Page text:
Early Harlequin romances were written in 3rd person from the heroine’s pov (point of view). It was quite a while before the hero was allowed his pov. Once he was, it wasn’t uncommon for writers to “head hop.” (Go from the heroine’s thoughts to the hero’s and back.)
When I started writing romances, I was head hopping—not within a paragraph, but within a scene. It wasn’t until 1990 that a new editor (to me) suggested I stay in one pov for a scene. (She was, however, okay with head hopping in a love scene.) Her feeling was by staying in one character’s pov the reader would feel closer to that character. So, I started writing that way . . . and so have many other writers. In fact, nowadays, many writers use the close pov, which makes writing in the 3rd person almost like being in 1st person.
At the turn of the century I started writing mysteries. I chose the 1st person pov for my P.J. Benson mystery series because I wanted readers to know P.J.’s hopes and fears. I needed readers to understand what motivated her, and I also didn’t want her knowing everything that was going on around her. For A Killer Past, I needed two povs, both close, so the reader would understand the tension between Mary and Jack, why she wanted to keep her past a secret and what motivated him to dig deeper. For that book I chose to switch povs scene by scene. When I wrote Echoes of Terror, which will be released March 2017, I knew I would need multiple povs. With that book, I decided to have the switches chapter by chapter.
This summer I’ve been reformatting one of my last Silhouette romances. Heiress Seeking Perfect Husband was written for Silhouette’s short-lived Yours Truly line. The idea for that line was to have stories with more than one suitor with the heroine finally choosing one. It was a “you’ve got to kiss a lot of frogs before you find Prince Charming” concept.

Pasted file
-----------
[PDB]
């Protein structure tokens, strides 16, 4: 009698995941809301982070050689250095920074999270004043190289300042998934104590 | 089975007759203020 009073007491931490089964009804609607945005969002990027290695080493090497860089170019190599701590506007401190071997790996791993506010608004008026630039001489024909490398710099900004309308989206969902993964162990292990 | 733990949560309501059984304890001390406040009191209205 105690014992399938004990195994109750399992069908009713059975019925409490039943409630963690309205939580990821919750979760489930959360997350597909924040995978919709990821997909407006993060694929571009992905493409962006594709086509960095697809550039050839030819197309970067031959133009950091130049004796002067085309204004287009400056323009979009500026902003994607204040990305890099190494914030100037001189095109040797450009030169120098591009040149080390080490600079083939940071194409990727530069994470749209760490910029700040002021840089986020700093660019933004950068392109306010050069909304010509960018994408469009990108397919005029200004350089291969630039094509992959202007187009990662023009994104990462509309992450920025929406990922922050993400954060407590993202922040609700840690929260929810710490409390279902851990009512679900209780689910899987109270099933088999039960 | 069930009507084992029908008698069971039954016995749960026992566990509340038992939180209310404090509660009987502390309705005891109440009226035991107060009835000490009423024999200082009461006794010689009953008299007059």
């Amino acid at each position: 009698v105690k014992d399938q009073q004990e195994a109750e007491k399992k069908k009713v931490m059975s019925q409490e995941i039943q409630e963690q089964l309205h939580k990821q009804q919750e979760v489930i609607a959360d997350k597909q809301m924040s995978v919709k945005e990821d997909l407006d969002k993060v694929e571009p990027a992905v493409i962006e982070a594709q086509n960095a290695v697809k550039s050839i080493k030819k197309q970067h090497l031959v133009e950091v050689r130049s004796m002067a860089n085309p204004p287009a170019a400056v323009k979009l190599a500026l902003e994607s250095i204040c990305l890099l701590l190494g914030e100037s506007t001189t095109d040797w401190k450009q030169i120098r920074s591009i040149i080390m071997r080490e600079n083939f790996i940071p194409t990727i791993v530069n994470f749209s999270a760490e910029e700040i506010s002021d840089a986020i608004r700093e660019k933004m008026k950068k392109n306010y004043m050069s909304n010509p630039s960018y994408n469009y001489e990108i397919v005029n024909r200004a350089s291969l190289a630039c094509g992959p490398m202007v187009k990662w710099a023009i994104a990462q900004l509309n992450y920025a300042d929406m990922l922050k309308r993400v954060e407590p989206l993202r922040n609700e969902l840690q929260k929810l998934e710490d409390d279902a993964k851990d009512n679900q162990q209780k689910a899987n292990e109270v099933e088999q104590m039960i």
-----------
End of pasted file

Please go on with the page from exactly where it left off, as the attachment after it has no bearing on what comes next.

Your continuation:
I loved that idea. (Been there, done that.) So I created a story where my heroine, a young, rich, widow, starts getting love letters. I set it up so the hero, who works for her and is secretly in love with her, is coerced into writing letters for one of the “Frogs.” What I discovered was using the one pov per scene was not as effective in creating the romantic tension I wanted between my hero and heroine as switching from one character’s thoughts to the other’s within the same scene. So even though I had stopped using the “head hopping” method years before, I went back to it for that book . . . and I think it works.
The point of this blog is to say, when it comes to deciding whose pov to use and how to present it, you, the writer, must decide what works best for the story. There are no rules. What’s right is what works, so don’t be afraid to try different ways.